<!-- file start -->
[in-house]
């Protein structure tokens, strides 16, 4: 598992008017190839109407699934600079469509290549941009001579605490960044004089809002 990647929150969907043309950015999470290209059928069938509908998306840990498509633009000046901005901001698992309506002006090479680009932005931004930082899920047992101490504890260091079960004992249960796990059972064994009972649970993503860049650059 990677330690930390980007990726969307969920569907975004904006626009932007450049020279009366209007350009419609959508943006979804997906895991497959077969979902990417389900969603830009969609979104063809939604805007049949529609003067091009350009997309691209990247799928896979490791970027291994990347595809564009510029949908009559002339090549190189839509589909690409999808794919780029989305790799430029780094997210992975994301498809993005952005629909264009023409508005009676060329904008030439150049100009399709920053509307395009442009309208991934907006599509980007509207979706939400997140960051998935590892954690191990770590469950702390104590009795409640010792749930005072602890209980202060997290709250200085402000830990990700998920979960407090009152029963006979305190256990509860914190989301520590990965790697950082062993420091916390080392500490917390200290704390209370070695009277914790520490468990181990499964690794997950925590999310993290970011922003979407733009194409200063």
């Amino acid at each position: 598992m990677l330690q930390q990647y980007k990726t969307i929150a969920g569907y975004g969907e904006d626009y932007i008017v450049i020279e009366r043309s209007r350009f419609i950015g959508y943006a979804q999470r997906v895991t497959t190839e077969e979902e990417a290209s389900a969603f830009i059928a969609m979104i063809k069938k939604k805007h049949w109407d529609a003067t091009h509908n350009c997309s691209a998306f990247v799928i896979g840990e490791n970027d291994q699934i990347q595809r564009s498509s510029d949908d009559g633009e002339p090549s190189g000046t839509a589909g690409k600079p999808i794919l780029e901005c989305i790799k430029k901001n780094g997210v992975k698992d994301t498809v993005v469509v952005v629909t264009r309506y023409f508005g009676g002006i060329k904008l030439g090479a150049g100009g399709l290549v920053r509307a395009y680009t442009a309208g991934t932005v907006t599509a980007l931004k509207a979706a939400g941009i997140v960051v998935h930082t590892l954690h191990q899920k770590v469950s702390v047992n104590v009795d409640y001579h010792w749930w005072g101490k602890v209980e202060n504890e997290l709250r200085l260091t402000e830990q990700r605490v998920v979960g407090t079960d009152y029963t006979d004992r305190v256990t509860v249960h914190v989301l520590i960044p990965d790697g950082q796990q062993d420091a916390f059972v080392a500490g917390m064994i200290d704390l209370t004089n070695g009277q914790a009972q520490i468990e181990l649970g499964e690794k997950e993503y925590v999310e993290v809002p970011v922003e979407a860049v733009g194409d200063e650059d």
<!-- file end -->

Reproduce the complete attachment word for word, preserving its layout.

[in-house]
């Protein structure tokens, strides 16, 4: 598992008017190839109407699934600079469509290549941009001579605490960044004089809002 990647929150969907043309950015999470290209059928069938509908998306840990498509633009000046901005901001698992309506002006090479680009932005931004930082899920047992101490504890260091079960004992249960796990059972064994009972649970993503860049650059 990677330690930390980007990726969307969920569907975004904006626009932007450049020279009366209007350009419609959508943006979804997906895991497959077969979902990417389900969603830009969609979104063809939604805007049949529609003067091009350009997309691209990247799928896979490791970027291994990347595809564009510029949908009559002339090549190189839509589909690409999808794919780029989305790799430029780094997210992975994301498809993005952005629909264009023409508005009676060329904008030439150049100009399709920053509307395009442009309208991934907006599509980007509207979706939400997140960051998935590892954690191990770590469950702390104590009795409640010792749930005072602890209980202060997290709250200085402000830990990700998920979960407090009152029963006979305190256990509860914190989301520590990965790697950082062993420091916390080392500490917390200290704390209370070695009277914790520490468990181990499964690794997950925590999310993290970011922003979407733009194409200063």
């Amino acid at each position: 598992m990677l330690q930390q990647y980007k990726t969307i929150a969920g569907y975004g969907e904006d626009y932007i008017v450049i020279e009366r043309s209007r350009f419609i950015g959508y943006a979804q999470r997906v895991t497959t190839e077969e979902e990417a290209s389900a969603f830009i059928a969609m979104i063809k069938k939604k805007h049949w109407d529609a003067t091009h509908n350009c997309s691209a998306f990247v799928i896979g840990e490791n970027d291994q699934i990347q595809r564009s498509s510029d949908d009559g633009e002339p090549s190189g000046t839509a589909g690409k600079p999808i794919l780029e901005c989305i790799k430029k901001n780094g997210v992975k698992d994301t498809v993005v469509v952005v629909t264009r309506y023409f508005g009676g002006i060329k904008l030439g090479a150049g100009g399709l290549v920053r509307a395009y680009t442009a309208g991934t932005v907006t599509a980007l931004k509207a979706a939400g941009i997140v960051v998935h930082t590892l954690h191990q899920k770590v469950s702390v047992n104590v009795d409640y001579h010792w749930w005072g101490k602890v209980e202060n504890e997290l709250r200085l260091t402000e830990q990700r605490v998920v979960g407090t079960d009152y029963t006979d004992r305190v256990t509860v249960h914190v989301l520590i960044p990965d790697g950082q796990q062993d420091a916390f059972v080392a500490g917390m064994i200290d704390l209370t004089n070695g009277q914790a009972q520490i468990e181990l649970g499964e690794k997950e993503y925590v999310e993290v809002p970011v922003e979407a860049v733009g194409d200063e650059d």